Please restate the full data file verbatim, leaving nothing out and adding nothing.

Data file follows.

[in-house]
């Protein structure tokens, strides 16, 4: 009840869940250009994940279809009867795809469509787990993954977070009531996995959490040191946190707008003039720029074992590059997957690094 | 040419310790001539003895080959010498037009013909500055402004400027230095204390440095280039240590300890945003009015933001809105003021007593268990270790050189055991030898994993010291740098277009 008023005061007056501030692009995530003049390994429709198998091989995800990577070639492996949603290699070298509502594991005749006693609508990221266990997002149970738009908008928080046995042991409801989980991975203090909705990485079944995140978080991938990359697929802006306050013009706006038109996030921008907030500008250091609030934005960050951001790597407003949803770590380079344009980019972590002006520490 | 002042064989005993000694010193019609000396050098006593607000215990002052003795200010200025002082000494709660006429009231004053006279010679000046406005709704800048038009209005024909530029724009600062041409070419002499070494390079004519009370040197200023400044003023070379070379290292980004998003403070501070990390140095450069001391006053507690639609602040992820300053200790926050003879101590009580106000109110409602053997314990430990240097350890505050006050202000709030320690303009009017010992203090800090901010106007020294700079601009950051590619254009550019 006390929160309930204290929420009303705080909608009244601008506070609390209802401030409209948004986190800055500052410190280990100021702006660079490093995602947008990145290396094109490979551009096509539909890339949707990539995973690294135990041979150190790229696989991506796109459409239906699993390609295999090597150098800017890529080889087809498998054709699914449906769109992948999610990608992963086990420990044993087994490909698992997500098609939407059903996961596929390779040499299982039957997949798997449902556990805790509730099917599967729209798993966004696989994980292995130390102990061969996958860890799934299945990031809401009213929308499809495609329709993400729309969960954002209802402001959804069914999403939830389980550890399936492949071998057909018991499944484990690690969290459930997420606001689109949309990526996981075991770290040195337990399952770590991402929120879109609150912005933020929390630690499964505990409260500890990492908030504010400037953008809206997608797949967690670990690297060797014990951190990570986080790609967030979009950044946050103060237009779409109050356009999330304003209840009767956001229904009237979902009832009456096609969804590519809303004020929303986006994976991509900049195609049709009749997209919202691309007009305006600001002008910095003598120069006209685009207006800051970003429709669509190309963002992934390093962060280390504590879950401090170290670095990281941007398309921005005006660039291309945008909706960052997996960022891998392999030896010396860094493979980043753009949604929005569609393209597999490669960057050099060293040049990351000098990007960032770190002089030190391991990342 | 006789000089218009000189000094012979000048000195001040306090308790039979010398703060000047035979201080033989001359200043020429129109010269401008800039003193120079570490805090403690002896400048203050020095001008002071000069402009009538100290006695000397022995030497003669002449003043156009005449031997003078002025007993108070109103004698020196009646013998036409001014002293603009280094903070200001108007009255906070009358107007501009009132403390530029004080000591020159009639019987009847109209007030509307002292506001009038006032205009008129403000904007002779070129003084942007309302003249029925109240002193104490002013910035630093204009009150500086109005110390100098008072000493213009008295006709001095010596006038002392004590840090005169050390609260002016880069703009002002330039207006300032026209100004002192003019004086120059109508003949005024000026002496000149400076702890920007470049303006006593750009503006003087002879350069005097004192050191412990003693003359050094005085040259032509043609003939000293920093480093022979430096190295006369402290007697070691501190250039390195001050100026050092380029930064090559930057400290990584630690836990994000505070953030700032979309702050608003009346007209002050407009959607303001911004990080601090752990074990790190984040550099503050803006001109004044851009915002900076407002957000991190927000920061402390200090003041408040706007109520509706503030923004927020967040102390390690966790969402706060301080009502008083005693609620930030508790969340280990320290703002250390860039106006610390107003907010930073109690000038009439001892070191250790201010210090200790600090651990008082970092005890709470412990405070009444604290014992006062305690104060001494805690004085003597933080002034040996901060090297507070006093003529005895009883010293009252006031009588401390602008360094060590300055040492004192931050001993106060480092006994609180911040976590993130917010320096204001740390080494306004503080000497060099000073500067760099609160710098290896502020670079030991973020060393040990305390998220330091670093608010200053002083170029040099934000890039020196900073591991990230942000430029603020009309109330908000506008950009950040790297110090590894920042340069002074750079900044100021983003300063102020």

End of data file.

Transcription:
[in-house]
């Protein structure tokens, strides 16, 4: 009840869940250009994940279809009867795809469509787990993954977070009531996995959490040191946190707008003039720029074992590059997957690094 | 040419310790001539003895080959010498037009013909500055402004400027230095204390440095280039240590300890945003009015933001809105003021007593268990270790050189055991030898994993010291740098277009 008023005061007056501030692009995530003049390994429709198998091989995800990577070639492996949603290699070298509502594991005749006693609508990221266990997002149970738009908008928080046995042991409801989980991975203090909705990485079944995140978080991938990359697929802006306050013009706006038109996030921008907030500008250091609030934005960050951001790597407003949803770590380079344009980019972590002006520490 | 002042064989005993000694010193019609000396050098006593607000215990002052003795200010200025002082000494709660006429009231004053006279010679000046406005709704800048038009209005024909530029724009600062041409070419002499070494390079004519009370040197200023400044003023070379070379290292980004998003403070501070990390140095450069001391006053507690639609602040992820300053200790926050003879101590009580106000109110409602053997314990430990240097350890505050006050202000709030320690303009009017010992203090800090901010106007020294700079601009950051590619254009550019 006390929160309930204290929420009303705080909608009244601008506070609390209802401030409209948004986190800055500052410190280990100021702006660079490093995602947008990145290396094109490979551009096509539909890339949707990539995973690294135990041979150190790229696989991506796109459409239906699993390609295999090597150098800017890529080889087809498998054709699914449906769109992948999610990608992963086990420990044993087994490909698992997500098609939407059903996961596929390779040499299982039957997949798997449902556990805790509730099917599967729209798993966004696989994980292995130390102990061969996958860890799934299945990031809401009213929308499809495609329709993400729309969960954002209802402001959804069914999403939830389980550890399936492949071998057909018991499944484990690690969290459930997420606001689109949309990526996981075991770290040195337990399952770590991402929120879109609150912005933020929390630690499964505990409260500890990492908030504010400037953008809206997608797949967690670990690297060797014990951190990570986080790609967030979009950044946050103060237009779409109050356009999330304003209840009767956001229904009237979902009832009456096609969804590519809303004020929303986006994976991509900049195609049709009749997209919202691309007009305006600001002008910095003598120069006209685009207006800051970003429709669509190309963002992934390093962060280390504590879950401090170290670095990281941007398309921005005006660039291309945008909706960052997996960022891998392999030896010396860094493979980043753009949604929005569609393209597999490669960057050099060293040049990351000098990007960032770190002089030190391991990342 | 006789000089218009000189000094012979000048000195001040306090308790039979010398703060000047035979201080033989001359200043020429129109010269401008800039003193120079570490805090403690002896400048203050020095001008002071000069402009009538100290006695000397022995030497003669002449003043156009005449031997003078002025007993108070109103004698020196009646013998036409001014002293603009280094903070200001108007009255906070009358107007501009009132403390530029004080000591020159009639019987009847109209007030509307002292506001009038006032205009008129403000904007002779070129003084942007309302003249029925109240002193104490002013910035630093204009009150500086109005110390100098008072000493213009008295006709001095010596006038002392004590840090005169050390609260002016880069703009002002330039207006300032026209100004002192003019004086120059109508003949005024000026002496000149400076702890920007470049303006006593750009503006003087002879350069005097004192050191412990003693003359050094005085040259032509043609003939000293920093480093022979430096190295006369402290007697070691501190250039390195001050100026050092380029930064090559930057400290990584630690836990994000505070953030700032979309702050608003009346007209002050407009959607303001911004990080601090752990074990790190984040550099503050803006001109004044851009915002900076407002957000991190927000920061402390200090003041408040706007109520509706503030923004927020967040102390390690966790969402706060301080009502008083005693609620930030508790969340280990320290703002250390860039106006610390107003907010930073109690000038009439001892070191250790201010210090200790600090651990008082970092005890709470412990405070009444604290014992006062305690104060001494805690004085003597933080002034040996901060090297507070006093003529005895009883010293009252006031009588401390602008360094060590300055040492004192931050001993106060480092006994609180911040976590993130917010320096204001740390080494306004503080000497060099000073500067760099609160710098290896502020670079030991973020060393040990305390998220330091670093608010200053002083170029040099934000890039020196900073591991990230942000430029603020009309109330908000506008950009950040790297110090590894920042340069002074750079900044100021983003300063102020």